Canada: Doing Business With The Canadian Public Sector

Canada's public sector entities include federal, provincial, municipal and territorial governments, Crown corporations, government agencies, boards and commissions, public utilities, and a wide variety of public institutions, including hospitals and educational institutions. When engaging with the public sector, additional legal requirements and practical matters need to be considered, above and beyond the usual legal and commercial issues encountered in private transactions. This bulletin sets out, at a high level, certain key issues to consider when dealing with the public sector.


Many, but not all Canadian public sector contracts proceed by way of competitive procurement process, a common example of which is a request for proposals. In order to be able to bid on a project, an entity may have to "pre-qualify." The mechanism by which this is accomplished is determined by the specific procuring entity a potential bidder is looking to transact with. Some entities will establish a pre-qualification process for potential bidders while others will simply request that a pre-qualification questionnaire be completed by a potential bidder.

Public sector procuring entities will typically establish monetary or other technical thresholds whereby a competitive procurement process will be triggered. Many will establish internal procurement policies setting out such elements. By way of example, federal expenditures that exceed C$25,000 for goods and services will be procured through a competitive procurement process with an aim to maximize value for Canadians. For expenditures that do not exceed C$25,000, and in other limited, special circumstances, the federal government may sole source goods and services, through a non-competitive process.

Monetary thresholds may also be prescribed for public sector procuring entities by directives that such entities must abide by. By way of example, in Ontario, the Broader Public Sector Procurement Directive, issued pursuant to the Broader Public Sector Accountability Act (Ontario), provides a monetary threshold of C$100,000 or more for goods, non-consulting services and construction, which triggers the necessity of an open, competitive procurement process.

A request for proposals, or the bid solicitation documents, will be tailored for the specific project, good or service that the government or publicly funded organization is seeking. To ensure a fair and competitive procurement process, and the overall maintenance of integrity, there are various rules of engagement that bidders must comply with, on pain of having their bids be declared non-responsive or disqualified.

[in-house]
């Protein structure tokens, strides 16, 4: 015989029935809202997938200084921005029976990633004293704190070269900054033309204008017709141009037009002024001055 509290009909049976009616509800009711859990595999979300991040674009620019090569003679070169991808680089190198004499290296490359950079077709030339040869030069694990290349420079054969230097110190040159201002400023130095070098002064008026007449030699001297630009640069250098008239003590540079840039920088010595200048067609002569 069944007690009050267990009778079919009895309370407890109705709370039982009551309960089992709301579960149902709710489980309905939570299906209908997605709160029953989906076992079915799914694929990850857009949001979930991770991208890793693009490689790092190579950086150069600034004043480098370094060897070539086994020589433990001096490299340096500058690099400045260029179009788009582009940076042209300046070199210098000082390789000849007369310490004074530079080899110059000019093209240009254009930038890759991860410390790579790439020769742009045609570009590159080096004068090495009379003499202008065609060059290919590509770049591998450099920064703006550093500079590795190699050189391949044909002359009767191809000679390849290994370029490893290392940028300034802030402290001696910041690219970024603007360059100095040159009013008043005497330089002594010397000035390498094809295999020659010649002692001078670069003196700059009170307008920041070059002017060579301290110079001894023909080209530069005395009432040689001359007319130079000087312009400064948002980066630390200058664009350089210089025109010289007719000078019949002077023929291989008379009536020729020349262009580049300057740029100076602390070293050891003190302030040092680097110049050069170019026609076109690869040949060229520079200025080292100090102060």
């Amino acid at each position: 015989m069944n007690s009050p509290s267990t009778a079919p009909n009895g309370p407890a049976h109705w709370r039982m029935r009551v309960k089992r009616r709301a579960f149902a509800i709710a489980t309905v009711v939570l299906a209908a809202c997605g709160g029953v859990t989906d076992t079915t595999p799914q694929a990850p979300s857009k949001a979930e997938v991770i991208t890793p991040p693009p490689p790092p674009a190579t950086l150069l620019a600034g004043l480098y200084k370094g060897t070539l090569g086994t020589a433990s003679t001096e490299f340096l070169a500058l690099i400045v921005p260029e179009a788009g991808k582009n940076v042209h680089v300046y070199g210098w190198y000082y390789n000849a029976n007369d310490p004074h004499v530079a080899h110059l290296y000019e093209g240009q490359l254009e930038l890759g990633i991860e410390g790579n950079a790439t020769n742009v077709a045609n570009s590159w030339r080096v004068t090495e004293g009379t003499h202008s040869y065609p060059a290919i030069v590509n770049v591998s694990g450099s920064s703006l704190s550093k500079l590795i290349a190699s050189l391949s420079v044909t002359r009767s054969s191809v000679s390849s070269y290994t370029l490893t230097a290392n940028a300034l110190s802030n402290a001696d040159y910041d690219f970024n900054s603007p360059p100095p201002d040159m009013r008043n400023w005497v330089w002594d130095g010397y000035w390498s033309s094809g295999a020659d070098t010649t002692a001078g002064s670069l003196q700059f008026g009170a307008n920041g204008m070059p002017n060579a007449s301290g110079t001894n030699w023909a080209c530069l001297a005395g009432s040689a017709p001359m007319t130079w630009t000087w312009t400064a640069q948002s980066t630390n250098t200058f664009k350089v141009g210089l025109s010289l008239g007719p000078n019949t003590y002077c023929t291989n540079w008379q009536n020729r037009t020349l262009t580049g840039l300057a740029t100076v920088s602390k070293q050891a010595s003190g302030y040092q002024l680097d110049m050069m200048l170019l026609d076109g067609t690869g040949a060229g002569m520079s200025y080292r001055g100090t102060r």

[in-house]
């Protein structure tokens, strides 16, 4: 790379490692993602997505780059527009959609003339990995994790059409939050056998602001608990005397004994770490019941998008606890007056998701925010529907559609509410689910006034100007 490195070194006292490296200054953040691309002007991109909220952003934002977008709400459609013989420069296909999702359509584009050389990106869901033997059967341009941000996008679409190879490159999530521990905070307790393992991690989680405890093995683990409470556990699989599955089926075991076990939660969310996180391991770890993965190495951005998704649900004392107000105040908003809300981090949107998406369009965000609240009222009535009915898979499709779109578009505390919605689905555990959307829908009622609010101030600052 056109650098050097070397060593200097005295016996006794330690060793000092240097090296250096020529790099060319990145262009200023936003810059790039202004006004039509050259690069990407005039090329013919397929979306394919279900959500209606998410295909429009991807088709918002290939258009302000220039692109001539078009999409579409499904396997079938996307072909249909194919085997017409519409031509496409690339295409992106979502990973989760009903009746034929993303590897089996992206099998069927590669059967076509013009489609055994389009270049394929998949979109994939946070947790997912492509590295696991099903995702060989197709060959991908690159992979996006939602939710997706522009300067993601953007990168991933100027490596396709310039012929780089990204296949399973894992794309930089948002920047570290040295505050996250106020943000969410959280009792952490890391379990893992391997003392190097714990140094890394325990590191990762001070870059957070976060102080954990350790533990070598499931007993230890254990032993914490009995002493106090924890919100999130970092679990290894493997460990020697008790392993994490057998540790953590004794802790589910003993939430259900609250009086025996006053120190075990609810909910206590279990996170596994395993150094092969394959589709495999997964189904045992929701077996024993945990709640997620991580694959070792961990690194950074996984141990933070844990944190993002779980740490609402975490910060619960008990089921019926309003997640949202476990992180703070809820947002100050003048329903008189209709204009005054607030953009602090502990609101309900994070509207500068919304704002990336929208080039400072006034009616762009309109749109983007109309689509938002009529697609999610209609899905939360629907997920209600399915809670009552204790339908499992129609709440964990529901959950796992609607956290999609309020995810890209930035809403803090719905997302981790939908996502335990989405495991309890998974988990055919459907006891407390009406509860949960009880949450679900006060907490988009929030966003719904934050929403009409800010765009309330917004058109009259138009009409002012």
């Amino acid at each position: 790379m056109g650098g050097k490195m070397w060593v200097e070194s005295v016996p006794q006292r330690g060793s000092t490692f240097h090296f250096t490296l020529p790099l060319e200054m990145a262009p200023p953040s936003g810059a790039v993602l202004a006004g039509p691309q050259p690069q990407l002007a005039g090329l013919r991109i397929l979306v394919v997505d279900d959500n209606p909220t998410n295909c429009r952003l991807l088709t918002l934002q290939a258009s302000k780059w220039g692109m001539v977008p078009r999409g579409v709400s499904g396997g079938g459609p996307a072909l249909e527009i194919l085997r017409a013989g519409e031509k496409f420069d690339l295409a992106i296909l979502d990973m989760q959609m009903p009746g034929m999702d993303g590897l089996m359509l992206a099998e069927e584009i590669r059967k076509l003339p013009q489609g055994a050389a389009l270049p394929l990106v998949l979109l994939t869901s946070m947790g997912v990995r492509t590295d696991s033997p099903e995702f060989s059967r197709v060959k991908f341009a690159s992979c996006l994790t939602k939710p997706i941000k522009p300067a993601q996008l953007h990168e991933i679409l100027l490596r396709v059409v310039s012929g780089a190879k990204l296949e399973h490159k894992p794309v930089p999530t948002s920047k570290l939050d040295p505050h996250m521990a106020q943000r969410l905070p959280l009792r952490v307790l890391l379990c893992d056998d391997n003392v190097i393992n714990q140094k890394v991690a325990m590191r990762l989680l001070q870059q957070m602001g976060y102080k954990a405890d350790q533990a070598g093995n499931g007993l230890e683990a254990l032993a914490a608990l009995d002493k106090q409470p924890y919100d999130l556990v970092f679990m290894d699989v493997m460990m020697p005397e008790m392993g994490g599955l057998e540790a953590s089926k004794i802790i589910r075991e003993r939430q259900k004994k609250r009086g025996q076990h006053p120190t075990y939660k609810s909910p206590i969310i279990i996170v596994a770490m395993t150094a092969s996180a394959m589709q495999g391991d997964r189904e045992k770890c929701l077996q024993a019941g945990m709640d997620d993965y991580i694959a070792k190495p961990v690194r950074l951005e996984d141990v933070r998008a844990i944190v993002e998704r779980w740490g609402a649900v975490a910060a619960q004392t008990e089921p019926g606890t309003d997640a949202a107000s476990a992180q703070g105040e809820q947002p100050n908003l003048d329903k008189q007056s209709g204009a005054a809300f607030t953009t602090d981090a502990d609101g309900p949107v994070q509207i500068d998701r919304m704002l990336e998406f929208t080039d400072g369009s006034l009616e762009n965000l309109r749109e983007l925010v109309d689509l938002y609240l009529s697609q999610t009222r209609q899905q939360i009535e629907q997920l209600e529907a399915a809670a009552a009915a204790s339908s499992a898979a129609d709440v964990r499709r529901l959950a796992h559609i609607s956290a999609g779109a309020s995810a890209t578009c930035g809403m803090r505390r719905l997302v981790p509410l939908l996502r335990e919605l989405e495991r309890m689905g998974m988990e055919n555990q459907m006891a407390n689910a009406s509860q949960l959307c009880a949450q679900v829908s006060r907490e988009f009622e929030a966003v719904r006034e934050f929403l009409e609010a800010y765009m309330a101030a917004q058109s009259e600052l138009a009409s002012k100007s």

For federal contracts, a security clearance may be required in certain circumstances where bidders will require access to protected or classified information, assets or sensitive federal work sites. The security clearance requirements will be unique to each bid solicitation and the clearance process to obtain the requisite security clearance may be lengthy.


A wide variety of communications with governments constitute "lobbying." Typically, "lobbying" refers to a far broader range of communications than most private sector actors would expect. In most Canadian jurisdictions, "lobbying" includes communications with any public office holder (elected or otherwise) with respect to (i) government expenditures, grants and contributions, and (ii) the development or introduction of new or amended legislation, regulations, programs, or policies. Discussions regarding a contract with government will often constitute lobbying, depending on the jurisdiction and the person communicating.

Regulatory regimes for lobbying are becoming increasingly common across Canada and are growing in their complexity. The federal government, most provinces and a growing number of cities have lobbying regimes in place, with new regimes and enhancements of existing regimes being put in place each year. These regulatory regimes typically apply both to "consultant" lobbyists (such as a government relations firm or lawyer who is paid to communicate with public office holders), and to "in house" lobbyists (such as senior executives who, together with their colleagues, spend a significant portion of one person's time communicating with public office holders).

Regulatory regimes for lobbying, for the most part, do not prohibit communications with public office holders, but they do require public disclosure of the fact that communications took place, and that those engaged in such communications be registered with the applicable regulator. In some cases these regulatory regimes set out additional rules that require disclosure of specific meetings, place limits on former public office holders' communications with government officials, and/or restrict the use of tax dollars to lobby government. Some lobbying regimes implement blanket prohibitions on lobbying, for example, during procurement.

Importantly, "public office holders" are not limited to elected officials and their staff, but also typically include any director, officer or employee of the government or of a government agency, board or commission, as well as most government appointees (except, for example, judges).

Certain exceptions are available to relieve communicators from the legislative compliance requirements, such as where the communications in question were made as part of a public process (i.e. to a legislative committee), or where the communications by or on behalf of a person related solely to either (i) the enforcement, interpretation or application of existing legislation or regulation to that person, or (ii) the implementation or administration of any program, policy, directive or guideline that affects that person. However, regulators in this area generally take a broad view of whether a communication is lobbying, and these exceptions are applied quite narrowly.